The broken wall, the burning roof and tower
And Agamemnon dead.
The offhand 'shudder' for the male orgasm is (it strikes me now) rather self-regarding: a uniquely male grandiosity, 'it's only a sort of pleasurable tremble for me, but it brings DEATH and FIRE and EPIC AMAZINGNESS INTO THE WORLD!' This, it now seems to me, is a lie; not only in its quasi-adolescent masculine attempt to add meaning and grandeur to the absolutely perfectly commonplace spurting-out of sperm, but in the underlying rationale of the poem: that men make life and life makes epic tragedy. As if women have nothing to do with it! As if the comedic positivity engendered in life doesn't outweigh the destructiveness in the ratio of 9:1, by any objective assessment!

Friday, 8 October 2010

Trover and Replevin

Trover is an action at tort to recover the value of goods unlawfully taken. Replevin is the action to recover the goods themselves. The legal system running through, in proleptic form, the debates over signification and deferral of the late 20th century Theory wars ...

Thursday, 7 October 2010

Mansfield Park

Mansfield Park was written 1812-14. I have a hunch that the title picks up some resonance from Lord Mansfield, who had been Chief Justice 1756-88 and whose name is particularly associated with the high importance of habeus corpus as a bulwark of individual liberty. Constructing a reading of the novel from this point of view would be by way of addressing Said's famous reservations about the novel: for it was this jurist who was, practically speaking, responsible for the abolition of slavery in the British realm.

Wednesday, 6 October 2010


Why can't I buy a dictionary of dictionaries? There's surely enough of them to merit such an understaking.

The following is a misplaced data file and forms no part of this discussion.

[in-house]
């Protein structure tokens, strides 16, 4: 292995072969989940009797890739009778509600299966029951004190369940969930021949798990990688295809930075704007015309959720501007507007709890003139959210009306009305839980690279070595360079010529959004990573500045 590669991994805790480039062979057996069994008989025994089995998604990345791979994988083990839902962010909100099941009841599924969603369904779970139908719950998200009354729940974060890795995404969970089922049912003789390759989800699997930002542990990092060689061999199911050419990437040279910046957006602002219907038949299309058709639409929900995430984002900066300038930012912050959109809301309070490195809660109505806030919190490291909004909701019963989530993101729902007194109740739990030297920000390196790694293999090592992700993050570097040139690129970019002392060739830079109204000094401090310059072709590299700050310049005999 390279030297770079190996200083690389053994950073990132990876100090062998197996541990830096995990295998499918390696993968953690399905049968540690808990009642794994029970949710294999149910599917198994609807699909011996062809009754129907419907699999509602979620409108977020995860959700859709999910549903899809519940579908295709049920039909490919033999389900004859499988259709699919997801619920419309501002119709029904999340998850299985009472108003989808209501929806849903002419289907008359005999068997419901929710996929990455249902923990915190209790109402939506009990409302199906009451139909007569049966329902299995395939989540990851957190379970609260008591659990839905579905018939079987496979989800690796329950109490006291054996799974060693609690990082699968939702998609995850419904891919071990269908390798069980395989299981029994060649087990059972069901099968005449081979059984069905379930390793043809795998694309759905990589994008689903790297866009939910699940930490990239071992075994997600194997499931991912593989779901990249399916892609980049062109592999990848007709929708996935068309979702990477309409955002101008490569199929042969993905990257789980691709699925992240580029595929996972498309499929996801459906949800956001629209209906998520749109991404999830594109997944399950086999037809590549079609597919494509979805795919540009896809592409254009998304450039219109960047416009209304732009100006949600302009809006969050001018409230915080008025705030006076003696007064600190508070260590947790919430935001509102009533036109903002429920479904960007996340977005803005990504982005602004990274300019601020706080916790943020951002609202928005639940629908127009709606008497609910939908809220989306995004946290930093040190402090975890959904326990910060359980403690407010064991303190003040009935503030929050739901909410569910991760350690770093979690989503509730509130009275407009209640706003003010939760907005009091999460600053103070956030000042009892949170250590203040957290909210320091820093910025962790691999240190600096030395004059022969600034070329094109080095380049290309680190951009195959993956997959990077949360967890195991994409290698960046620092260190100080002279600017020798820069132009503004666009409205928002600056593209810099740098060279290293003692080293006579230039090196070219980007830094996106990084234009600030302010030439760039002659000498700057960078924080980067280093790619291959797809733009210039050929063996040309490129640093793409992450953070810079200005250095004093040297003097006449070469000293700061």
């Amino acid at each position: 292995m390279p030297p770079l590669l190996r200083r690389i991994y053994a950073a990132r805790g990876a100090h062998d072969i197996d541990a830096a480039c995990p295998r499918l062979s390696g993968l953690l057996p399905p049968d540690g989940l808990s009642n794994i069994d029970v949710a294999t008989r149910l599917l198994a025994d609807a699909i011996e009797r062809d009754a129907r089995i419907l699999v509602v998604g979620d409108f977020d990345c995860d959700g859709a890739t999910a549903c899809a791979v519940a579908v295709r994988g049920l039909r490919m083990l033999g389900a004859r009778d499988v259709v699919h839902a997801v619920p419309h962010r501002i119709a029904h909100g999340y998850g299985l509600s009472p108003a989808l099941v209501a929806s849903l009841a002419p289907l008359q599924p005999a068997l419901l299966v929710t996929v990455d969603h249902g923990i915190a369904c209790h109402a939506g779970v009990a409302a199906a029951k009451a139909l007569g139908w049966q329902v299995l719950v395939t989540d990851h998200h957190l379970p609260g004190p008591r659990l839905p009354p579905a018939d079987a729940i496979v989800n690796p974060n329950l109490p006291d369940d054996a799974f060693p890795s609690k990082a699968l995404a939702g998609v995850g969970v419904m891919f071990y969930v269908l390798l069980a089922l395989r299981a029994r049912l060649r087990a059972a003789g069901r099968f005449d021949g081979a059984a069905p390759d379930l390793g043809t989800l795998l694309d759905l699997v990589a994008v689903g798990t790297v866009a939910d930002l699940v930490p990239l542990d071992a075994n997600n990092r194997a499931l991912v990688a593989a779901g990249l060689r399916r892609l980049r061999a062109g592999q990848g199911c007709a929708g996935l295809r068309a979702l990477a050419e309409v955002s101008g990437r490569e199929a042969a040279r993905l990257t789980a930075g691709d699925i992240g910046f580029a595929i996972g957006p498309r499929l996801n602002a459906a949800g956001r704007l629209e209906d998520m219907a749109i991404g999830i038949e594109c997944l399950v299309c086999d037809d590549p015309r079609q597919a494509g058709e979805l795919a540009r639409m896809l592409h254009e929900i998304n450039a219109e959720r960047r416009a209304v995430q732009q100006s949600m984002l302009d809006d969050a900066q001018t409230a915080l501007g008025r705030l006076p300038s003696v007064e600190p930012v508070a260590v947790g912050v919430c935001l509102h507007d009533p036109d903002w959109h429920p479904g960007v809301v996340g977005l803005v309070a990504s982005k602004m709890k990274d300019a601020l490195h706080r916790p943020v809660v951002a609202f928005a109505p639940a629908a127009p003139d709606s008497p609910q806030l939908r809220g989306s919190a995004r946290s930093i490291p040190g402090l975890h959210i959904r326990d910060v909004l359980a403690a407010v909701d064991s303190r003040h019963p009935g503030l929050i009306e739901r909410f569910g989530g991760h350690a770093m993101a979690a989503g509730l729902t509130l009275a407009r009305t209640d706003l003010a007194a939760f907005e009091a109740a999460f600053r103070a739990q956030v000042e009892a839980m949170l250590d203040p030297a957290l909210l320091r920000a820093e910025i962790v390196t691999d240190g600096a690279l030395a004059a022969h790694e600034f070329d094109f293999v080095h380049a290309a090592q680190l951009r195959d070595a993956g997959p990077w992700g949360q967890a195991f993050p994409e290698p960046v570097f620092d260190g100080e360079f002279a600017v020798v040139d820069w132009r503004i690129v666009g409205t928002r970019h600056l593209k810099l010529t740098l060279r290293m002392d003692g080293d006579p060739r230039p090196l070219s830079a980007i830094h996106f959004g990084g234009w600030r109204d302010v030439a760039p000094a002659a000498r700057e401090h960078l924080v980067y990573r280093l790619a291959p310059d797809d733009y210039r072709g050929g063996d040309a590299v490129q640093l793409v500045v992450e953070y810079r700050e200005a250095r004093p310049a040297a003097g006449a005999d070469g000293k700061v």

Tuesday, 5 October 2010


What the eye sees and cannot stop seeing,
and what it never sees.
What the ear hears, and the tongue tastes.

The heart is shaped like a cloud at sunset
and dark, and heavy, and the rain
it puts out falls to the ground and deeper than that.

Monday, 4 October 2010


Clive Ponting's Green History notes that although hominids are four million years old or so, homo sapiens sapiens has been around for 100,000 years. His subsequent claim that 'hunter-gatherer societies have accounted for ninety-nine percent of human history' looks a little hard to parse. (Perhaps 96% lacks rhetorical bite?). But it's also making a tacit, normative claim: this is what human beings are really about, all this farming-and-living-in-cities malarkey is, in historical times, abberrative. But not so! The moral force of hunting and gathering, as a lifestyle, is the now; but the moral force of farming -- and even more, of the timetabled life of the mechanical city -- is the future; planting seeds for next season, storing food for the winter and the seeds for next year. The turn to farming carries with it its own abnegation of the nowism of hunting. It rewires humanity to look forward (farming and manufacture will have accounted for 99% of homo sapiens sapiens' existence). It is, wary though I am of overusing this rhetorical trick on this blog, science fiction ...

Sunday, 3 October 2010

Becoming again as a child

I watch this, and I think to myself: people do not talk about the negative side of becoming again as a child. 'Unless you return to the bullying in-crowd outcast logic of the school playground, you cannot see the kingdom of God ...'

Saturday, 2 October 2010


The problem with Realism is that it is almost inevitably superficial. But the problem with the metaphorical modes of fiction, Science Fiction, Fantasy, 'magic realism' and the like, is almost that they are too deep.

Friday, 1 October 2010

Free will

‘When a determinist claims that our free choice is ‘determined’, this does not mean that our free will is somehow ‘constrained’, that we are forced to act against our will—what is ‘determined’ is the very thing that we want to do ‘freely’, that is , without being thwarted by external obstacles.’ Žižek In Defence of Lost Causes [447]

OK; but this doesn't address the question of why it feels constraining. If I choose to make tea rather than coffee, and am then told that actually I had no choice, I was always going to choose to make tea, it feels weirdly (though, I suppose, notionally) violating, as if the cosmos has stuck its imaginary finger into my head and swizzled my volitional dial.

Thursday, 30 September 2010

Make war against war